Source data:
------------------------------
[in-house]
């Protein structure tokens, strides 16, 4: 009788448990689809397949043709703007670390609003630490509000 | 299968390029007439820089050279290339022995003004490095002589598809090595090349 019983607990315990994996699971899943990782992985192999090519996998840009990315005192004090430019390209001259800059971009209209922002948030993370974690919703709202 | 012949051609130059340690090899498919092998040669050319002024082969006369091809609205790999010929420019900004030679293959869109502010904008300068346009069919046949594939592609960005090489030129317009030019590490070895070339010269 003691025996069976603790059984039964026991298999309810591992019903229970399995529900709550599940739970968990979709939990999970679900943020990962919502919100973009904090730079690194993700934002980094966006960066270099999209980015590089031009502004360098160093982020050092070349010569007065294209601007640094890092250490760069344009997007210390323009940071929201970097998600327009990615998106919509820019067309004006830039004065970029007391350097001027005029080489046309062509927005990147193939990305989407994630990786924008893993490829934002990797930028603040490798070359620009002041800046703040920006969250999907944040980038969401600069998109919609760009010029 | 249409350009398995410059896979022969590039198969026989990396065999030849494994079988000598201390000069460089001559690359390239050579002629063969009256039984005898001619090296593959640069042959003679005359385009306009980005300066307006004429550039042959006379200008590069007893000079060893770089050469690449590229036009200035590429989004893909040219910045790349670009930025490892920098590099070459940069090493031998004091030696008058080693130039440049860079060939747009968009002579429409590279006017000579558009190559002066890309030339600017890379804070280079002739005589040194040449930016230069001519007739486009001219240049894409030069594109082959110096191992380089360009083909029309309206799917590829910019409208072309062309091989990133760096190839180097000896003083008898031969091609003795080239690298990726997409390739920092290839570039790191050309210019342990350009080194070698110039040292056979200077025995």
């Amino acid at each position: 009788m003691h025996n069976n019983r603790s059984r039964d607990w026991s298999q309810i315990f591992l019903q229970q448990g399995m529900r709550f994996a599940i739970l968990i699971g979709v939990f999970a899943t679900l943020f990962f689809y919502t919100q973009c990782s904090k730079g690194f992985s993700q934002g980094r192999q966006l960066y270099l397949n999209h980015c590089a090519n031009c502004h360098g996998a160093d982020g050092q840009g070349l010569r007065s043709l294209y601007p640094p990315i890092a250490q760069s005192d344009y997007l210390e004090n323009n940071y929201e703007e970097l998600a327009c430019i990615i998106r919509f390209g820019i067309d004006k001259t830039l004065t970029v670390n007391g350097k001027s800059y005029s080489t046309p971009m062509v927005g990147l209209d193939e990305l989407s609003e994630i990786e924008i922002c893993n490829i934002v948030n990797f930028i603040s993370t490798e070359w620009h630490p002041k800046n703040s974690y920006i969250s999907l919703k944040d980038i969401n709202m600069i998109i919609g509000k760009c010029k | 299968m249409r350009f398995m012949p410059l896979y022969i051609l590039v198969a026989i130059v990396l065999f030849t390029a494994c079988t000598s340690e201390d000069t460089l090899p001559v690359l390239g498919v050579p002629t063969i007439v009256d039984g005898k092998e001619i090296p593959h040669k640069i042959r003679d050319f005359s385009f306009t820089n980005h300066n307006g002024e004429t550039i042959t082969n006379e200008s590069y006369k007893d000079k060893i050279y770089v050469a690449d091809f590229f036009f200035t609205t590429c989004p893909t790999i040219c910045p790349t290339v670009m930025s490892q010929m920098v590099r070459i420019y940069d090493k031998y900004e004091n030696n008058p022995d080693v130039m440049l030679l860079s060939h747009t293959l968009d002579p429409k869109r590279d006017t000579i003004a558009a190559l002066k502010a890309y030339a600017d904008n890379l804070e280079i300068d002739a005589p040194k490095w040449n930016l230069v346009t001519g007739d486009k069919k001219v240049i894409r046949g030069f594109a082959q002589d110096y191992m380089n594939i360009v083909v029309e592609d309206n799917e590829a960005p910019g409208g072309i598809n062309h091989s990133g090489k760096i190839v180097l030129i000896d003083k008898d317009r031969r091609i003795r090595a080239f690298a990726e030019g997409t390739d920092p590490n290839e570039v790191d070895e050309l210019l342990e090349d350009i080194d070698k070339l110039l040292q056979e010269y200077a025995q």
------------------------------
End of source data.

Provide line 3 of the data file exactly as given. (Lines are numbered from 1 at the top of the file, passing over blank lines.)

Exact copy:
């Amino acid at each position: 009788m003691h025996n069976n019983r603790s059984r039964d607990w026991s298999q309810i315990f591992l019903q229970q448990g399995m529900r709550f994996a599940i739970l968990i699971g979709v939990f999970a899943t679900l943020f990962f689809y919502t919100q973009c990782s904090k730079g690194f992985s993700q934002g980094r192999q966006l960066y270099l397949n999209h980015c590089a090519n031009c502004h360098g996998a160093d982020g050092q840009g070349l010569r007065s043709l294209y601007p640094p990315i890092a250490q760069s005192d344009y997007l210390e004090n323009n940071y929201e703007e970097l998600a327009c430019i990615i998106r919509f390209g820019i067309d004006k001259t830039l004065t970029v670390n007391g350097k001027s800059y005029s080489t046309p971009m062509v927005g990147l209209d193939e990305l989407s609003e994630i990786e924008i922002c893993n490829i934002v948030n990797f930028i603040s993370t490798e070359w620009h630490p002041k800046n703040s974690y920006i969250s999907l919703k944040d980038i969401n709202m600069i998109i919609g509000k760009c010029k | 299968m249409r350009f398995m012949p410059l896979y022969i051609l590039v198969a026989i130059v990396l065999f030849t390029a494994c079988t000598s340690e201390d000069t460089l090899p001559v690359l390239g498919v050579p002629t063969i007439v009256d039984g005898k092998e001619i090296p593959h040669k640069i042959r003679d050319f005359s385009f306009t820089n980005h300066n307006g002024e004429t550039i042959t082969n006379e200008s590069y006369k007893d000079k060893i050279y770089v050469a690449d091809f590229f036009f200035t609205t590429c989004p893909t790999i040219c910045p790349t290339v670009m930025s490892q010929m920098v590099r070459i420019y940069d090493k031998y900004e004091n030696n008058p022995d080693v130039m440049l030679l860079s060939h747009t293959l968009d002579p429409k869109r590279d006017t000579i003004a558009a190559l002066k502010a890309y030339a600017d904008n890379l804070e280079i300068d002739a005589p040194k490095w040449n930016l230069v346009t001519g007739d486009k069919k001219v240049i894409r046949g030069f594109a082959q002589d110096y191992m380089n594939i360009v083909v029309e592609d309206n799917e590829a960005p910019g409208g072309i598809n062309h091989s990133g090489k760096i190839v180097l030129i000896d003083k008898d317009r031969r091609i003795r090595a080239f690298a990726e030019g997409t390739d920092p590490n290839e570039v790191d070895e050309l210019l342990e090349d350009i080194d070698k070339l110039l040292q056979e010269y200077a025995q």